Semantic Archaeology - an art work by T Newfields

Semantic Archaeology

Words are like sediment layers
that rot over time . . . .
Some fossilize into petrified speech.
Others get covered with lexical debris.
Still others blend with linguistic sheets
fragmenting on the compost of history.

Over eons, language warps in countless ways:
most words become twisted till inchoate.
Some terms, though faithful to their original sounds,
imply things formerly not found.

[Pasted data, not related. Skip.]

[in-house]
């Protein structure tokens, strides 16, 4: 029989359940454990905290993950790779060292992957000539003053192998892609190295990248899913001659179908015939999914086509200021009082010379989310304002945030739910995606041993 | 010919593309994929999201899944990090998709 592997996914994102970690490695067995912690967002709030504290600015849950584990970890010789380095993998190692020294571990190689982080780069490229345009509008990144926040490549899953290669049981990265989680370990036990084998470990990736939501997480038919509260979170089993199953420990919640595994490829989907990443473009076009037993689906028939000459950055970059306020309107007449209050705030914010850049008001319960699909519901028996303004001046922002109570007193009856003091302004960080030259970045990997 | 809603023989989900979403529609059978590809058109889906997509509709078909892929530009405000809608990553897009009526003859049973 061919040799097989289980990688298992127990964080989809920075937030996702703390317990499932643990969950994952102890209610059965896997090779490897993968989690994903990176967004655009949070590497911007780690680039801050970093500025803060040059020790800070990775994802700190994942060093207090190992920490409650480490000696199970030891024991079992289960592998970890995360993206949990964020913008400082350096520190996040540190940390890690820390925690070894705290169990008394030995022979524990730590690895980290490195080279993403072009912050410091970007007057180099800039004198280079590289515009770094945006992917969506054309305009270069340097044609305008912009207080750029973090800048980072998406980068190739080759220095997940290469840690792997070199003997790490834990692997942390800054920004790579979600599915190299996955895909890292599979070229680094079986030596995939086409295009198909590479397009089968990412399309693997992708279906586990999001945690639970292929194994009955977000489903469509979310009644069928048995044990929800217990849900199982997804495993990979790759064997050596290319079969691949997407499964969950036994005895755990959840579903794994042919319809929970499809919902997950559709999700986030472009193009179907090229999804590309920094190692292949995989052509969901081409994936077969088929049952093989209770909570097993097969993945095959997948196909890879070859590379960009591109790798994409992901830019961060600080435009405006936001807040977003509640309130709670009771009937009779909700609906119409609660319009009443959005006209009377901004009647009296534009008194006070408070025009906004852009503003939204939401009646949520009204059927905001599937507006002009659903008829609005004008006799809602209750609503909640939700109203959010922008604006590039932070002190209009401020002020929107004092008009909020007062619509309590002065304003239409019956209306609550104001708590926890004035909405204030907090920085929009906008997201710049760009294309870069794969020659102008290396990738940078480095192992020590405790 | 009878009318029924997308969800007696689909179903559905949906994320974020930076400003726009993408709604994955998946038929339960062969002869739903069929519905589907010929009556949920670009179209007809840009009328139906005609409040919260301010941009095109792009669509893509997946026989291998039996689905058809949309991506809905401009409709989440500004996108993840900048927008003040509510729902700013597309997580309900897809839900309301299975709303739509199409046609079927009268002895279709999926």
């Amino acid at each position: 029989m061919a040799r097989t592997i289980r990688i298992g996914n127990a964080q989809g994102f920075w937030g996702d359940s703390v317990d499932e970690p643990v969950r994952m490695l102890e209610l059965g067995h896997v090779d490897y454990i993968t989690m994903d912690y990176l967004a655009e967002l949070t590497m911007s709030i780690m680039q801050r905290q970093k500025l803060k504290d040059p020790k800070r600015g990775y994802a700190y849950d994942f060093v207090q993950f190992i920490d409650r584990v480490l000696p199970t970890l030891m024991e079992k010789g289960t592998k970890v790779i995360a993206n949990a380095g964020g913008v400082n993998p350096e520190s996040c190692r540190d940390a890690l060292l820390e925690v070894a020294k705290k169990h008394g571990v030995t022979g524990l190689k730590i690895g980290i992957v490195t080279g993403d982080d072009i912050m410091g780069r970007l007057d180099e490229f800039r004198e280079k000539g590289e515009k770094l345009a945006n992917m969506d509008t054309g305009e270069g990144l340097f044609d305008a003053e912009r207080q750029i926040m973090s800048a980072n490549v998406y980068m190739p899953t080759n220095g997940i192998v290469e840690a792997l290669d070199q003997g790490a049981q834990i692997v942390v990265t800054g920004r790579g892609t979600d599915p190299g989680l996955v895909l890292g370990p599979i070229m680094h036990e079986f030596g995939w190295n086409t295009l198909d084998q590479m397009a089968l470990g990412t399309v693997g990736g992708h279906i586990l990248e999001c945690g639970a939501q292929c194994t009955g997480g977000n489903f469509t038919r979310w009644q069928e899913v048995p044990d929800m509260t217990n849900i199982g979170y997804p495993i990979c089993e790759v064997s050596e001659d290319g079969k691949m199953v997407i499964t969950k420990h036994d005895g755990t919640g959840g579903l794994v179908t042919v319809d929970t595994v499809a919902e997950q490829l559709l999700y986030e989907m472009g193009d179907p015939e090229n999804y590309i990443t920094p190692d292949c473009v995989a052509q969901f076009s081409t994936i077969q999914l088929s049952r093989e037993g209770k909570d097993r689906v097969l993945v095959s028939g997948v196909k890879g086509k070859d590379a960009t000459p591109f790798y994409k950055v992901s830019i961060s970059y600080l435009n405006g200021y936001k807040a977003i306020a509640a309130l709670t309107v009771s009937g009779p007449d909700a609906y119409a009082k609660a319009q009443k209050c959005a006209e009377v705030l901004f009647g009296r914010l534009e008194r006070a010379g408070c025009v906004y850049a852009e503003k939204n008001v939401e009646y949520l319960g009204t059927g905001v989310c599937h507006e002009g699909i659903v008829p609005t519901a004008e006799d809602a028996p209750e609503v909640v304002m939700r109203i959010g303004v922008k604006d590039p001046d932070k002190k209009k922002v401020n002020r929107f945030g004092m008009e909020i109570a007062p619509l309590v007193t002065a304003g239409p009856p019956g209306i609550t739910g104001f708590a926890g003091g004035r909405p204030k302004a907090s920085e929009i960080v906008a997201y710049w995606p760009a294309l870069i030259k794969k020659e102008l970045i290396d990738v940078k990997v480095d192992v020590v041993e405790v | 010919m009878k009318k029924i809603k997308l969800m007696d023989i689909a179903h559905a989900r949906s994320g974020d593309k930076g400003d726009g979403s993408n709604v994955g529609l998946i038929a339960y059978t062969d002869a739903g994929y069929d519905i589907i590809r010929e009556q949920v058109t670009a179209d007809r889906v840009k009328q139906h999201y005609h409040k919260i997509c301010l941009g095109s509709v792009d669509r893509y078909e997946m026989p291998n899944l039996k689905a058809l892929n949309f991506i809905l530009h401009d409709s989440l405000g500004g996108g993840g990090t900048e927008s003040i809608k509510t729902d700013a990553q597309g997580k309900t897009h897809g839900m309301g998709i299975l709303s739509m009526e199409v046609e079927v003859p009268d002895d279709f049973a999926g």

Others, taken from lands far away,
change our thinking and mutate our brains.

How much of today's vocabulary
will remain beyond this brief, tumultuous age?

And as humans with computers increasingly interface
will it transform the ways both communicate?

Linda: Most English readers today can barely follow Chaucer, who wrote a mere four hundred years ago.
Lis: Yep, can you imagine how language will change in another four hundred years?
Ron: Well, I'm not confident that humans will be around in another four hundred years.
Lex: (sipping a beer) Yep! With idiots like Trump, at times I wonder if our species will last even forty years!